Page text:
August 25, 2023

Around the dial

When it comes to classic television, I've long since given up on anything of substance coming from Rolling Stone; its latest is a list of "TV's Worst Decisions." At Comfort TV, David reviews those choices that pertain to our favorite genre, and makes some much-needed recommendations of his own. I might add one of the more egregious moments in TV history: the Heidi Game from 1968. 

At bare-bones e-zine, Jack begins a new chapter in his Hitchcock Project with Alan Gordon's "Very Moral Theft," an affecting sixth-season episode starring Walter Matthau and Betty Field. It's another reminder that Matthau was a very good dramatic actor, and one wonders what kind of a career he would have had had he not goine into more comedic roles.

John takes a break from his X-Files and the American Dream series at Cult TV Blog to look at some of the other programs he's been watching: Monty Python's Flying Circus; Murder, She Wrote; Max Headroom; and The Monkees. I like a man with eclectic tastes in television—probably one reason why we get along well! 

The title of The Avengers episode "How to Murder" seems to portend the answer to a practical question, one I'm sure many of us have wondered about from time to time. Alas, the answer we get from Roger and Mike at The View from the Junkyard suggests that this episode is a below-average one, but we're always free to watch and decide for ourselves.

Travalanche resurrects an unusual effort by Rankin-Bass from 1970: The Mad, Mad, Mad Comedians, which the advertisement describes as "Cartoon recreations of famous comics doing your favorite routines." Animated renditions of famous entertainment personalities are nothing new, but to have an entire hour's worth, with voices by Groucho Marx, George Burns, Jack Benny, George Jessel, Henny Youngman, and Jack E. Leonard, amoung others, is intriguing to say the least.

Did you know that in 1993 NBC planned to resurrect the NBC Mystery Movie, with Raymond Burr as Perry Mason, plus vehicles starring Larry Hagman, Louis Gosset Jr., and Kenny Rogers? You can learn about it in a pair of pieces (1) (2) at Those Were the Days, highlighting the Rogers element, which was called "MacShayne." I wonder if the title was supposed to be a nod to the old Mystery Movie, with McCloud, McMillian, and (briefly) McCoy?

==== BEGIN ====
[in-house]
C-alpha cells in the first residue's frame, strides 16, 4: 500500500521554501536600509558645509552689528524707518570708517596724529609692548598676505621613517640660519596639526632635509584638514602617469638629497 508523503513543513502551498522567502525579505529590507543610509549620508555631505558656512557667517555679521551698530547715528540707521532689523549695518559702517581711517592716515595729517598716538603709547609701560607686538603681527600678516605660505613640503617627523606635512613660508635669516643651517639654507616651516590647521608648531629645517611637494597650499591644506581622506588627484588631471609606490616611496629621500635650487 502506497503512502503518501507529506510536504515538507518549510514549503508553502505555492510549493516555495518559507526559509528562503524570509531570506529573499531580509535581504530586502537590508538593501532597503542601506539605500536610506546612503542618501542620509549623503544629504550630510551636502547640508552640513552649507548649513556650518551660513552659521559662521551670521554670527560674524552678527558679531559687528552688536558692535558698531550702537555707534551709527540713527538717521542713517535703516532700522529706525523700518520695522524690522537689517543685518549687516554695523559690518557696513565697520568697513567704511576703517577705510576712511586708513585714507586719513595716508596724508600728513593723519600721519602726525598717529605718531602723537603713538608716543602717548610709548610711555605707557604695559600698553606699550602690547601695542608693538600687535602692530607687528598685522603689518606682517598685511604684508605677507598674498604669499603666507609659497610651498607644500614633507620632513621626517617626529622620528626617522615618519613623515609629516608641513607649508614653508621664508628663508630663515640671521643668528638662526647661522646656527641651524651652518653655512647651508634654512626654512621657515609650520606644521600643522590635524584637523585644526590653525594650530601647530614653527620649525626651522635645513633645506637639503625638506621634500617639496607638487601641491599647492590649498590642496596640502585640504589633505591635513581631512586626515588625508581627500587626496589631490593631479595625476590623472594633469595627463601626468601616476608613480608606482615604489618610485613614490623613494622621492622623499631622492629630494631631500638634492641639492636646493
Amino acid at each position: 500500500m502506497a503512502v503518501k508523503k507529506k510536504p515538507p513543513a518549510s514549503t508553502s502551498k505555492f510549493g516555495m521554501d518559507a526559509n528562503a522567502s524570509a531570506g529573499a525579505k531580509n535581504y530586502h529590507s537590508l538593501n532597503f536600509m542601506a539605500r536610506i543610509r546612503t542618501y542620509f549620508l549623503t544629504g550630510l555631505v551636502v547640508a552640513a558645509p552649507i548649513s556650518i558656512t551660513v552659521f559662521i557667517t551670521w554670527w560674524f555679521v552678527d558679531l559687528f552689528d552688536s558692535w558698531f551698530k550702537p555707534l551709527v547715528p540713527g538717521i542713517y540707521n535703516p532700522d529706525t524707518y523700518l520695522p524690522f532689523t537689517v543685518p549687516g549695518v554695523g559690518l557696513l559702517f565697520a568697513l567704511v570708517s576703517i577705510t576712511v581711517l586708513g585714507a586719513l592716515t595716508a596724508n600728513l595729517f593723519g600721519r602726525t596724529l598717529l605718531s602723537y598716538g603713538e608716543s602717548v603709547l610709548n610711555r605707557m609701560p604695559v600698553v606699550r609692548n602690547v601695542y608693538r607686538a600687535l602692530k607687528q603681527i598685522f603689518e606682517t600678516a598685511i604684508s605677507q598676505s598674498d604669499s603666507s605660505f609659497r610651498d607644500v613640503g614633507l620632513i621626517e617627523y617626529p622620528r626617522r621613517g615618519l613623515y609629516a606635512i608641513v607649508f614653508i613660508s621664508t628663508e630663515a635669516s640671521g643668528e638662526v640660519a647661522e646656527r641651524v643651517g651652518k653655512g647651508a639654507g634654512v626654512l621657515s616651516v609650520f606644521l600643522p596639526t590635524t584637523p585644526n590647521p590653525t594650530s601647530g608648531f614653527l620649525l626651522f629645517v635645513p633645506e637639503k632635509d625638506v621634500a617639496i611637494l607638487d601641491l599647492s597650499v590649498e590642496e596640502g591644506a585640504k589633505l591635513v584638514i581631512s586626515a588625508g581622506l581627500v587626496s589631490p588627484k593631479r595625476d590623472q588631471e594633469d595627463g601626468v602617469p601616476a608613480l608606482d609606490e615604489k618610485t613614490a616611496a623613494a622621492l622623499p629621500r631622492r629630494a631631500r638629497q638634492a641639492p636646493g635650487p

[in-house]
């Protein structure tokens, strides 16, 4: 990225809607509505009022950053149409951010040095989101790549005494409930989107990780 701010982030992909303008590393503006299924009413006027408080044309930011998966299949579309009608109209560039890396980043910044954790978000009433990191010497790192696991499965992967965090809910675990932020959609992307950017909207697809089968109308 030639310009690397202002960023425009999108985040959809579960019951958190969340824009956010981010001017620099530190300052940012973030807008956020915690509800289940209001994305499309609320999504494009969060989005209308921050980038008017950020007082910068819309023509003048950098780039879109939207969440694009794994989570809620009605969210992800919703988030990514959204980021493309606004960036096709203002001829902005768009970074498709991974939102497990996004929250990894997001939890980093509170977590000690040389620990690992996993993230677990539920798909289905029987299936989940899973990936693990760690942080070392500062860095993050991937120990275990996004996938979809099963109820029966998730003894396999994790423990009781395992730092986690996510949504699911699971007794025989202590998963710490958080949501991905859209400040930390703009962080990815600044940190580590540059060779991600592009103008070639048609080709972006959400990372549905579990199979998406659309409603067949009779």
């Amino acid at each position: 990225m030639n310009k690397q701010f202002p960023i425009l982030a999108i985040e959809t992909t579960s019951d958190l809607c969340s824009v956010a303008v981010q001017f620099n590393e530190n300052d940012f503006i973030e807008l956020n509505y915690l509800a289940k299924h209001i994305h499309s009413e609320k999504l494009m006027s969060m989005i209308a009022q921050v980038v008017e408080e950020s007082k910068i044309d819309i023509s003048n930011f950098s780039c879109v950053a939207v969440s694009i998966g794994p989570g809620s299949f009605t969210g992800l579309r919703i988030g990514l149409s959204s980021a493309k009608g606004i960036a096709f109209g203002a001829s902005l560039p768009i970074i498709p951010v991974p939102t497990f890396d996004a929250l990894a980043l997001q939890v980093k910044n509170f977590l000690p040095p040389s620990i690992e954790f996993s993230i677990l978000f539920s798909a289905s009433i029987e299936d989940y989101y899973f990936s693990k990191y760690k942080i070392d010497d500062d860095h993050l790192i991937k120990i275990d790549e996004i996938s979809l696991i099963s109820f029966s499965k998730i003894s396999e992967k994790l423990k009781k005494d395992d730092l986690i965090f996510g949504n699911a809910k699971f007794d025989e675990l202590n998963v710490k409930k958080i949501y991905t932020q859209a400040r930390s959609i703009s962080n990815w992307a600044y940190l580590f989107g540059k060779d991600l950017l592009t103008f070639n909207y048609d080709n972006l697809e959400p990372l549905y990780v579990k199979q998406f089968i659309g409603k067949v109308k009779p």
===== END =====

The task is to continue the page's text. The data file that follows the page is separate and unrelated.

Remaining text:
Thankfully, we no longer live in Minnesota, although I still have a fondness for the memories of growng up there. One of those memories was the kids' show Cap'n Ken, which would later morph into Grandpa Ken; while it's not the most famous of the kids' shows that aired back then, it ran from 1960 to 1973, and this piece at Minnesota Kidvid reminds me of what a big part these local programs played in a child's life, and shows what kids are missing today.

Speaking of kids's shows from the past, the Broadcast Archives links to an article at Slate about the 1970s PBS show ZOOM, which at one time had more viewers than Sesame Street. I knew that Zoom was popular, but I had no idea just how popular; this comment was brought to you by the word "surprised."

Martin Grams has a new book out (where does he get the time?)—Clayton Moore and the Legend of the Lone Ranger 1970-1984, written with Terry Salomonson, which focuses on the controversy surround actor Clayton Moore and the making of of the 1981 movie The Legend of the Lone Ranger (which starred Klinton Spilsbury as the Lone Ranger and Twin Peaks' Michael Horse as Tonto). If you thought you knew the background regarding the controversial movie, you might be surprised.

Now here's a story from Andrew at The Lucky Strike Papers about another program I hadn't been much familiar with: Trash or Treasure, which aired on DuMont in 1952-1953 and was, according to Andrew, a progenitor to Antiques Roadshow. (Proving that it really is true that what's old is new again.) There's also a brief sidelight concerning the show's announcer, Bill Wendell, who would go on to work with Kovacs and Letterman. Good stuff. TV  


  1. I guess this shows my age, but I agree totally with your opinion on the Heidi game. This was a horrible decision, yet RS (lmao) thinks that ending Freaks and Geeks was not only worse, but the worst decision of all time.

  2. Thanks, Mitchell! In "Very Moral Theft," Matthau has a serious role but I couldn't help laughing at some of his line deliveries.


Thanks for writing! Drive safely!